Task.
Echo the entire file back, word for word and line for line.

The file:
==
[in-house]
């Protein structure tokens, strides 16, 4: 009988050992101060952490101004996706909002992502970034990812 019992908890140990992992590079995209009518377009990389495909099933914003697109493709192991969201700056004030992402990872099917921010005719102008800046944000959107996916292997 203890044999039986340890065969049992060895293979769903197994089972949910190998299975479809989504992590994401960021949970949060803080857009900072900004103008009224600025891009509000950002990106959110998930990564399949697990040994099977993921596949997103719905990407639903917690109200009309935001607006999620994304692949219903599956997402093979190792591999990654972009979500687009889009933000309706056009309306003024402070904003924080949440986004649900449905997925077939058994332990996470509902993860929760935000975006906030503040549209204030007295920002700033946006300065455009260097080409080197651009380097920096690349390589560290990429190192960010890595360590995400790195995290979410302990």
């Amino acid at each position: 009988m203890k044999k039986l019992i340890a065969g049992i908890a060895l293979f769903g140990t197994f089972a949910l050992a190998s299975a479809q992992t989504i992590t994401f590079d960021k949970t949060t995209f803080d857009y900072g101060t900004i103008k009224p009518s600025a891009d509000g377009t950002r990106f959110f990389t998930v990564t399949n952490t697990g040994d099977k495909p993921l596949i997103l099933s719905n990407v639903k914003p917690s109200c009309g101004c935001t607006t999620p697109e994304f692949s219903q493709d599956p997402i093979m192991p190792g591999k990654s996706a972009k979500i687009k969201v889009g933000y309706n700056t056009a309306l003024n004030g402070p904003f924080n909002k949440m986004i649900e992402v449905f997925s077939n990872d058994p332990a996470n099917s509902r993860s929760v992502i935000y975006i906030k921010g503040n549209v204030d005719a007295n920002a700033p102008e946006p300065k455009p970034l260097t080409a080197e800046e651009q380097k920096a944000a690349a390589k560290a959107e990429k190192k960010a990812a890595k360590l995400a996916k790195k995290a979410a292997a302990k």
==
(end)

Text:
[in-house]
């Protein structure tokens, strides 16, 4: 009988050992101060952490101004996706909002992502970034990812 019992908890140990992992590079995209009518377009990389495909099933914003697109493709192991969201700056004030992402990872099917921010005719102008800046944000959107996916292997 203890044999039986340890065969049992060895293979769903197994089972949910190998299975479809989504992590994401960021949970949060803080857009900072900004103008009224600025891009509000950002990106959110998930990564399949697990040994099977993921596949997103719905990407639903917690109200009309935001607006999620994304692949219903599956997402093979190792591999990654972009979500687009889009933000309706056009309306003024402070904003924080949440986004649900449905997925077939058994332990996470509902993860929760935000975006906030503040549209204030007295920002700033946006300065455009260097080409080197651009380097920096690349390589560290990429190192960010890595360590995400790195995290979410302990």
């Amino acid at each position: 009988m203890k044999k039986l019992i340890a065969g049992i908890a060895l293979f769903g140990t197994f089972a949910l050992a190998s299975a479809q992992t989504i992590t994401f590079d960021k949970t949060t995209f803080d857009y900072g101060t900004i103008k009224p009518s600025a891009d509000g377009t950002r990106f959110f990389t998930v990564t399949n952490t697990g040994d099977k495909p993921l596949i997103l099933s719905n990407v639903k914003p917690s109200c009309g101004c935001t607006t999620p697109e994304f692949s219903q493709d599956p997402i093979m192991p190792g591999k990654s996706a972009k979500i687009k969201v889009g933000y309706n700056t056009a309306l003024n004030g402070p904003f924080n909002k949440m986004i649900e992402v449905f997925s077939n990872d058994p332990a996470n099917s509902r993860s929760v992502i935000y975006i906030k921010g503040n549209v204030d005719a007295n920002a700033p102008e946006p300065k455009p970034l260097t080409a080197e800046e651009q380097k920096a944000a690349a390589k560290a959107e990429k190192k960010a990812a890595k360590l995400a996916k790195k995290a979410a292997a302990k």